First Dynamic Form Tag Helper Attempt

In the previous post, I articulated the idea of a reactive form tag helper for asp.net core that leverages information in a c# view model class to automatically generate a fully functioning html form.

In this post we are going to mash on a first attempt to implement the dynamic form tag helper.

You will notice that I slightly renamed the tag helper. I think that dynamic describes this component better than reactive which can be a misleading hint to the reactive paradigm.

Full example available here

Starting off

In this first attempt we are going to create the DynamicFormTagHelper. For the moment it will just handle generating forms for view models that contains exclusively properties that belongs to a what I consider a simple type (string, int, DateTime, bool). The following is the view model class that will be used in the example:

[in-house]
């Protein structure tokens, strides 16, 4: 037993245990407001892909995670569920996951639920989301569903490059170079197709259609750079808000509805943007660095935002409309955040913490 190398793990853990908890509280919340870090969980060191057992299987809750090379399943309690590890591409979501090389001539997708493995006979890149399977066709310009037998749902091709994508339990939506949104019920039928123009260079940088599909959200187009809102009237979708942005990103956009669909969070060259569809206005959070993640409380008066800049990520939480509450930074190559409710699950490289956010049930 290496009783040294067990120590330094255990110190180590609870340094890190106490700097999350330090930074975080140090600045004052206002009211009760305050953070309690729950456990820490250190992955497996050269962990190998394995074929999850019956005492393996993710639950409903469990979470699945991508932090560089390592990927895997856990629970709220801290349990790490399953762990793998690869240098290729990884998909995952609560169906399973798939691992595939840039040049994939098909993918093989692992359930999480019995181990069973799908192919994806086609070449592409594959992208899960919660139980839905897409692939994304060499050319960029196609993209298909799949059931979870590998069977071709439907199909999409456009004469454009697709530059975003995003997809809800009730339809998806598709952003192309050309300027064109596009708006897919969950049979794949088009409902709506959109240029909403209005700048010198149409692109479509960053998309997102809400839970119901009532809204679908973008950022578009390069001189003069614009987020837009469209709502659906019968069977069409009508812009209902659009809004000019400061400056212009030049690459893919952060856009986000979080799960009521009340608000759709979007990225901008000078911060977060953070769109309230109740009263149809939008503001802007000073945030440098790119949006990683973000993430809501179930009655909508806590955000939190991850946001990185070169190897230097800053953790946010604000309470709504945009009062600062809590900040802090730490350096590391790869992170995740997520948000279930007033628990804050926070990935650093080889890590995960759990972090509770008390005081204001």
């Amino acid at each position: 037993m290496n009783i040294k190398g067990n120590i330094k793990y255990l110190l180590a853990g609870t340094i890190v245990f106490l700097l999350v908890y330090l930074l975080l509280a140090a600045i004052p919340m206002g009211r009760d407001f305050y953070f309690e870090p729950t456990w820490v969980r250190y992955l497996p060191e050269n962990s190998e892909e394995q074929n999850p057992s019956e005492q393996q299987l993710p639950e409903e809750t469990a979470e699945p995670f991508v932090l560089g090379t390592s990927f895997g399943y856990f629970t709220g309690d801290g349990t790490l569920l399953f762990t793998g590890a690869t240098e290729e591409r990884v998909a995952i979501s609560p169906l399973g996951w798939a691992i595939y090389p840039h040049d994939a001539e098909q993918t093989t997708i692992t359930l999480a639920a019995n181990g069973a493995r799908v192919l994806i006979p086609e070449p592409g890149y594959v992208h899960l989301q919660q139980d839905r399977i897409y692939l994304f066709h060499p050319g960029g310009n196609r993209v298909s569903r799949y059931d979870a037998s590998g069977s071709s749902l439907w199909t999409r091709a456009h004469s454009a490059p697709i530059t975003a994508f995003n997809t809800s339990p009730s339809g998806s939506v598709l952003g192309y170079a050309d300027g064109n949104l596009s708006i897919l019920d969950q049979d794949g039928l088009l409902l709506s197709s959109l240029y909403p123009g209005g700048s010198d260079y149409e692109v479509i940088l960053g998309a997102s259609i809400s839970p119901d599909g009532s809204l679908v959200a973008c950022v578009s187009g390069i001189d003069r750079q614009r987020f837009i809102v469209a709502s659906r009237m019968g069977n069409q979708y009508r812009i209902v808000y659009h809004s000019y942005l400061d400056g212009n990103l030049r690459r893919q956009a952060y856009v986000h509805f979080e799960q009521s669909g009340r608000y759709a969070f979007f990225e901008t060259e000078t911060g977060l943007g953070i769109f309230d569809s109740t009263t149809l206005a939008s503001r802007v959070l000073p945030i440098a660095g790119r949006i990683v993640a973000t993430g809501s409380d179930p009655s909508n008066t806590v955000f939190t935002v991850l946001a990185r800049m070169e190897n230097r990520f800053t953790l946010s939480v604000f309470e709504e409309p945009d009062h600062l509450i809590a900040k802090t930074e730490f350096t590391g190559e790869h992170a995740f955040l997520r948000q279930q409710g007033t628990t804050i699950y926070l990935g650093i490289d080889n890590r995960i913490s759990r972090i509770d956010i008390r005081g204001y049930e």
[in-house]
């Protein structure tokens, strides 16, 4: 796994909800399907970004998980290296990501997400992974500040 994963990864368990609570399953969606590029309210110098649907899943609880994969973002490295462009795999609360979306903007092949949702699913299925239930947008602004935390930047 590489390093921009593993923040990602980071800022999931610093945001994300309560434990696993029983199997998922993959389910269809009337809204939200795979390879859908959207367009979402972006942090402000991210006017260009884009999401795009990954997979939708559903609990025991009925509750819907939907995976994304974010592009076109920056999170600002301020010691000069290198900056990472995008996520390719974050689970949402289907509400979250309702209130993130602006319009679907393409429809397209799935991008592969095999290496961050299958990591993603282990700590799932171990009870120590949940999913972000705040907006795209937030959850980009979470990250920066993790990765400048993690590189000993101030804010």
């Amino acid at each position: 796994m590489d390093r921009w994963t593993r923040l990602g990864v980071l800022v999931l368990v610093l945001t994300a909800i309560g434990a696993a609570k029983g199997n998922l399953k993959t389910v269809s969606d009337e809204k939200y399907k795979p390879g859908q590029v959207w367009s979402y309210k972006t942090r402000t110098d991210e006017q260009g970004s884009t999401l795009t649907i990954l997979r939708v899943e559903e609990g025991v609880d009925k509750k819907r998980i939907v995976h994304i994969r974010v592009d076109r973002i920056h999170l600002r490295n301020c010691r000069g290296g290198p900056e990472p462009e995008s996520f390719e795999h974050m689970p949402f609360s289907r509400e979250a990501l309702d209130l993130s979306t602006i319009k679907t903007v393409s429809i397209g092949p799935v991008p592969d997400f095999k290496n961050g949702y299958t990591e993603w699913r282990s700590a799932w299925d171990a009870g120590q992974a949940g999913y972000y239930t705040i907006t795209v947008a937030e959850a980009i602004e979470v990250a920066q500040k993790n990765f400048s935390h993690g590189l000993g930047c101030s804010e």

The DynamicFormTagHelper will be used as in the following example:

The previous cshtml view, which is strongly typed by the PersonViewModel class, contains an occurrence of the <dynamic-form> tag helper. Notice that the view model instance is passed to the tag helper via the asp-model attribute.

The responsibility of the DynamicFormTagHelper will be to leverage the metadata available in the PersonViewModel class in order to generate the following form:

Dynamic Generated Form

Of course the form will have to handle basic client side form validation (the Id and Name fields are required) and actual posting of the form(in our case to the /Home/Index action specified in the asp-action attribute).

This example uses the bootstrap form styling, if you are not familiar with bootstrap’s form-group and form-control classes you may want to check them out first.

Form Generation Strategy

The strategy to generate the form is pretty simple: for each property of the view model generate a form group containing:

  • a label element that contains the label of the field
  • an input element that represents the actual input field
  • a span element that will act as a validation error placeholder